Remote-first startups have quickly become the ecosystem’s new normal. In A16z’s recent survey, 86% of early and late-stage founders said they’re opting for remote/hybrid teams, excited by the potential of a global talent pool and the added flexibility of working from anywhere. With input from some startup veterans and remote work experts, here’s what every founder needs to know to build a happy, high-performing virtual team.

Screen talent for remote-friendly skill sets. Remote work widens your talent pool to anyone, anywhere. However, your team’s happiness and performance rely on your ability to hire talent equipped to excel in a remote environment. Outside of job-related skills, experts suggest hiring talent with above-average communication and organizational skills, tech-savviness, and a self-starter mentality for the best remote team. Posting openings on remote-specific sites like FlexJobs, Remote.co, and Remote OK will also help you attract virtual-ready workers.

Be realistic about time differences. Leading a virtual team includes building trust and camaraderie between people in different time zones. Even though you can hire from anywhere in the world, time zones can get complicated fast. Keeping your team within ~6 time zones makes attending meetings, collaborating, and connecting with their teammates easier on remote-first teams.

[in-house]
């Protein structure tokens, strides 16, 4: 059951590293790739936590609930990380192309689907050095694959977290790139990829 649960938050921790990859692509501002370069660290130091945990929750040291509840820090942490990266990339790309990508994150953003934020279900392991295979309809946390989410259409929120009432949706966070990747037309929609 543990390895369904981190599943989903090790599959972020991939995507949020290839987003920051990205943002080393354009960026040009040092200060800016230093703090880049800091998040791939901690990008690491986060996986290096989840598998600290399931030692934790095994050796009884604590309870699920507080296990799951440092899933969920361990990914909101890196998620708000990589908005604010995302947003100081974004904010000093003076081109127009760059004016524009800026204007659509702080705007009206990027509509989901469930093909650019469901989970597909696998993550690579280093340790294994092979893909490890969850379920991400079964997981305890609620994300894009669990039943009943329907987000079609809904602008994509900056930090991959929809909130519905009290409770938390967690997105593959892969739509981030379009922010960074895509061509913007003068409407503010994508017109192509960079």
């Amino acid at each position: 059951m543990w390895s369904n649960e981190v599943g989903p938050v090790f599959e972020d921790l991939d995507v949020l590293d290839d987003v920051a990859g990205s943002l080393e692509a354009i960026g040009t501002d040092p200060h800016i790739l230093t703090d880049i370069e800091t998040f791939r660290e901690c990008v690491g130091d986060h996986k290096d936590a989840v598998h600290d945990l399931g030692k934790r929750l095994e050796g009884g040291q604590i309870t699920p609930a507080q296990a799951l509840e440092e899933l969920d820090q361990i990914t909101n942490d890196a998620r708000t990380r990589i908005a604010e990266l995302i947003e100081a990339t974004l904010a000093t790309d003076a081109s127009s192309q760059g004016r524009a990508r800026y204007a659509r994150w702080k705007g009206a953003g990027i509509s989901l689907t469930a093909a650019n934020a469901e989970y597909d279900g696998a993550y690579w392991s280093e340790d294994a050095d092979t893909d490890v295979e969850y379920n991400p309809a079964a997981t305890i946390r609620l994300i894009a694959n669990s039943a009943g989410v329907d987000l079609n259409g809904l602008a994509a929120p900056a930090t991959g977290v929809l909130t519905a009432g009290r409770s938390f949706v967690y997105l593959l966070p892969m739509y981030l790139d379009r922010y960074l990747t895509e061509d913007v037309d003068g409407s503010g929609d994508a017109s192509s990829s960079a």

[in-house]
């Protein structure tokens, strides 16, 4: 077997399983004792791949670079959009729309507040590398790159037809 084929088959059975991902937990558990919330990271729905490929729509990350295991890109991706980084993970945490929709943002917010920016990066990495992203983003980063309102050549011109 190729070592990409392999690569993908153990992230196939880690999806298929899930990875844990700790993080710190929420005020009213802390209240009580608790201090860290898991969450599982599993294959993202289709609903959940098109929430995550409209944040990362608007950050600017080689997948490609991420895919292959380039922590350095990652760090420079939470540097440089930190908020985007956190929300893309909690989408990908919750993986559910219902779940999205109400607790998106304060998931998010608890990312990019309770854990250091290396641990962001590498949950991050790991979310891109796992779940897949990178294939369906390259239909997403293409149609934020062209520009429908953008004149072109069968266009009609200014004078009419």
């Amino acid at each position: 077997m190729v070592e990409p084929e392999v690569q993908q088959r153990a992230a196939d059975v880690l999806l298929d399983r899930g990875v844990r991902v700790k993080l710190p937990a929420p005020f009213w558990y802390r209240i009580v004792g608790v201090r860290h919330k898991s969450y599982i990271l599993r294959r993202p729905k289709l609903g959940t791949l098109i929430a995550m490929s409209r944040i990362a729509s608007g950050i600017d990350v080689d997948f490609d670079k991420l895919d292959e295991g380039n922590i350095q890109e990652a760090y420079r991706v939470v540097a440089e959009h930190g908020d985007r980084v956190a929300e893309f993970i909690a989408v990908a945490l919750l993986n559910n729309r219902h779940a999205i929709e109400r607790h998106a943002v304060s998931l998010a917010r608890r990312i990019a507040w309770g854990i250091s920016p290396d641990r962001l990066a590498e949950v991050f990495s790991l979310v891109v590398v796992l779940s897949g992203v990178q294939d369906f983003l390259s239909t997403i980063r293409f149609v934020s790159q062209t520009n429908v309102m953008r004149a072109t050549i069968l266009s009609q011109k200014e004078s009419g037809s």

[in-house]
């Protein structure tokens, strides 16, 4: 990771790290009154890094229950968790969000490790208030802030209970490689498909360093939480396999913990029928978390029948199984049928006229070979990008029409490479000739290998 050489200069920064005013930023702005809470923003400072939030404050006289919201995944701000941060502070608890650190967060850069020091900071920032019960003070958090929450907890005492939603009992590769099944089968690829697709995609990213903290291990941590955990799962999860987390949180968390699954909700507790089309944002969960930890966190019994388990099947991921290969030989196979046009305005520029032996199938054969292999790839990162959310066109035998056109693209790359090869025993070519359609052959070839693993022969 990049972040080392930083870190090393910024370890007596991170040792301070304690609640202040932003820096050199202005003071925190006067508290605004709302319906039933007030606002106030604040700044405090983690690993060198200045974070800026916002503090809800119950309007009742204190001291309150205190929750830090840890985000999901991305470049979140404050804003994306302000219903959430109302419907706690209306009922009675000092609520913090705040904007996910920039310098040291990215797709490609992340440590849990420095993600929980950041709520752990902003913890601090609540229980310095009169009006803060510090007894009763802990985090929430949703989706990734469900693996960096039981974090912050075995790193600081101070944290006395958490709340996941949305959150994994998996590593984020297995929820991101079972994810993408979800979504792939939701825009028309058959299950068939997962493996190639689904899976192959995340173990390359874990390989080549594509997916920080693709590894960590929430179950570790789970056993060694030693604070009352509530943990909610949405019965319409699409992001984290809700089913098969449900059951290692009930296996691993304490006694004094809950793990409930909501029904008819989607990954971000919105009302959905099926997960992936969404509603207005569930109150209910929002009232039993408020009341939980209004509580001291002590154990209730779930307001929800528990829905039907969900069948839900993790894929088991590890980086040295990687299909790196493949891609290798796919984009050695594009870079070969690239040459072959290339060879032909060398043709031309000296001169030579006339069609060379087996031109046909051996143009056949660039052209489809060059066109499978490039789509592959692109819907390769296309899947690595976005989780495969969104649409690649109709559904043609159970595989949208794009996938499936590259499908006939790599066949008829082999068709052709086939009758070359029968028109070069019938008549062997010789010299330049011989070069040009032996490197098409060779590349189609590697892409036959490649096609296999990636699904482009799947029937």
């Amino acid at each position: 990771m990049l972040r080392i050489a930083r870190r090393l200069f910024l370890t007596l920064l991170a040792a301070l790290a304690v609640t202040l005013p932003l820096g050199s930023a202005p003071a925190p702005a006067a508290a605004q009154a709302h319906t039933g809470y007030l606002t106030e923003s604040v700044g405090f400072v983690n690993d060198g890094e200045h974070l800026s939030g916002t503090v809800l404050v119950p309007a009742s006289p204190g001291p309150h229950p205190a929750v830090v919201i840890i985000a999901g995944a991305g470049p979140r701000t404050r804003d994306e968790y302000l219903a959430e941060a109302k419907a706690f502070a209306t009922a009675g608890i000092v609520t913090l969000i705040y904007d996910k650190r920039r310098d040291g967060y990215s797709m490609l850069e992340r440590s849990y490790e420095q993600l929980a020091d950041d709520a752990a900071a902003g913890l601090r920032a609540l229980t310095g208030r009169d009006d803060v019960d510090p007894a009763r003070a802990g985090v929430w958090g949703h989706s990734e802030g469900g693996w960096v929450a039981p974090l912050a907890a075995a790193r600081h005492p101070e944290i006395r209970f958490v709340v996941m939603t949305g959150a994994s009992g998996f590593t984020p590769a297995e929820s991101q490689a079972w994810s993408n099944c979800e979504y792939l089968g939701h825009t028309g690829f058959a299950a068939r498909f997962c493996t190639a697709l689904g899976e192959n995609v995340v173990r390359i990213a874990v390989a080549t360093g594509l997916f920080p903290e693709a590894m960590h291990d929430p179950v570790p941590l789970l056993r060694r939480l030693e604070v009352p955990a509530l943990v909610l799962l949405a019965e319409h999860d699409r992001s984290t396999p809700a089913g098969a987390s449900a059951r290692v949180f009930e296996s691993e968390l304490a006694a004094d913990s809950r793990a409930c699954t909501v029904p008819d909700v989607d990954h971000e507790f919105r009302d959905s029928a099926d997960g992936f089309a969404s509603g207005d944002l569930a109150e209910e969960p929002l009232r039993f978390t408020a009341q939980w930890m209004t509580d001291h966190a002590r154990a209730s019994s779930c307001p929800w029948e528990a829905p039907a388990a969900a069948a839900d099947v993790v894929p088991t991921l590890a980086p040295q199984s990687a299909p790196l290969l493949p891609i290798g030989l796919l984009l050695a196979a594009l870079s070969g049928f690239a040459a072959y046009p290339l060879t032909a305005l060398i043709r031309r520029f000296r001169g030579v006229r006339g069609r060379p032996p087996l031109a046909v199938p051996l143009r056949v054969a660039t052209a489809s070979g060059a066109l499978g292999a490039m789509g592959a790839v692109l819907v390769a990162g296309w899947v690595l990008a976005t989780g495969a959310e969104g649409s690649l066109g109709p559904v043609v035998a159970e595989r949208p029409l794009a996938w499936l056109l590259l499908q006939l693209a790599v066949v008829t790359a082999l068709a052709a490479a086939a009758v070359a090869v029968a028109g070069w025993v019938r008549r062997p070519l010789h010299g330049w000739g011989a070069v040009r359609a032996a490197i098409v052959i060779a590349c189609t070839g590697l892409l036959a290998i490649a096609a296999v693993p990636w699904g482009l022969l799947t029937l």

Take onboarding seriously. Onboarding is much more than ensuring your new employee has all the necessary equipment to fulfill their role. To set new hires up for success on a virtual team, be sure to include the following in your onboarding process:

To keep your team engaged, create opportunities for impromptu connection. One of the biggest issues with remote-first teams is that it makes informal interactions more complex, resulting in increased social and professional isolation. To keep your team’s morale, collaboration, and creativity high, create virtual alternatives for impromptu, unstructured break room chats. These opportunities to connect can be as simple as adding buffer time to meetings for non-work conversation, adding apps like Donut to your Slack channel, or hosting regular coworking Zoom sessions.